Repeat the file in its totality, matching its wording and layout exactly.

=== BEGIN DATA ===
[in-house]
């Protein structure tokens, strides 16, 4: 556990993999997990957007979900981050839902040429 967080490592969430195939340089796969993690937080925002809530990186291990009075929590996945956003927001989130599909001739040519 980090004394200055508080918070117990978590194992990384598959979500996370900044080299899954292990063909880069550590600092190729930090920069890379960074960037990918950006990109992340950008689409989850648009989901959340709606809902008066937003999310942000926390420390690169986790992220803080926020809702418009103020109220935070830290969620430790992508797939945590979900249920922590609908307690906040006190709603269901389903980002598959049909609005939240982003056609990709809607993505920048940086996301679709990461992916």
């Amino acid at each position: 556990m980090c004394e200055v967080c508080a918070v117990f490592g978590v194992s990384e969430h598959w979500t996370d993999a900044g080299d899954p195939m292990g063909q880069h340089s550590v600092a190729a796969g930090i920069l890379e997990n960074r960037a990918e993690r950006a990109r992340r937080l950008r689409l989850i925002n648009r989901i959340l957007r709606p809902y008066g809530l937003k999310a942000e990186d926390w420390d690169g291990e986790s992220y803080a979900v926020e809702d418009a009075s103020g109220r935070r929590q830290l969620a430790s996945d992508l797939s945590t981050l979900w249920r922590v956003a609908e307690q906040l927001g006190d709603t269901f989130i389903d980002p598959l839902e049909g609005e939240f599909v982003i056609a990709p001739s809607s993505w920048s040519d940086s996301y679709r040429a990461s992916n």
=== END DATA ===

[in-house]
């Protein structure tokens, strides 16, 4: 556990993999997990957007979900981050839902040429 967080490592969430195939340089796969993690937080925002809530990186291990009075929590996945956003927001989130599909001739040519 980090004394200055508080918070117990978590194992990384598959979500996370900044080299899954292990063909880069550590600092190729930090920069890379960074960037990918950006990109992340950008689409989850648009989901959340709606809902008066937003999310942000926390420390690169986790992220803080926020809702418009103020109220935070830290969620430790992508797939945590979900249920922590609908307690906040006190709603269901389903980002598959049909609005939240982003056609990709809607993505920048940086996301679709990461992916």
């Amino acid at each position: 556990m980090c004394e200055v967080c508080a918070v117990f490592g978590v194992s990384e969430h598959w979500t996370d993999a900044g080299d899954p195939m292990g063909q880069h340089s550590v600092a190729a796969g930090i920069l890379e997990n960074r960037a990918e993690r950006a990109r992340r937080l950008r689409l989850i925002n648009r989901i959340l957007r709606p809902y008066g809530l937003k999310a942000e990186d926390w420390d690169g291990e986790s992220y803080a979900v926020e809702d418009a009075s103020g109220r935070r929590q830290l969620a430790s996945d992508l797939s945590t981050l979900w249920r922590v956003a609908e307690q906040l927001g006190d709603t269901f989130i389903d980002p598959l839902e049909g609005e939240f599909v982003i056609a990709p001739s809607s993505w920048s040519d940086s996301y679709r040429a990461s992916n």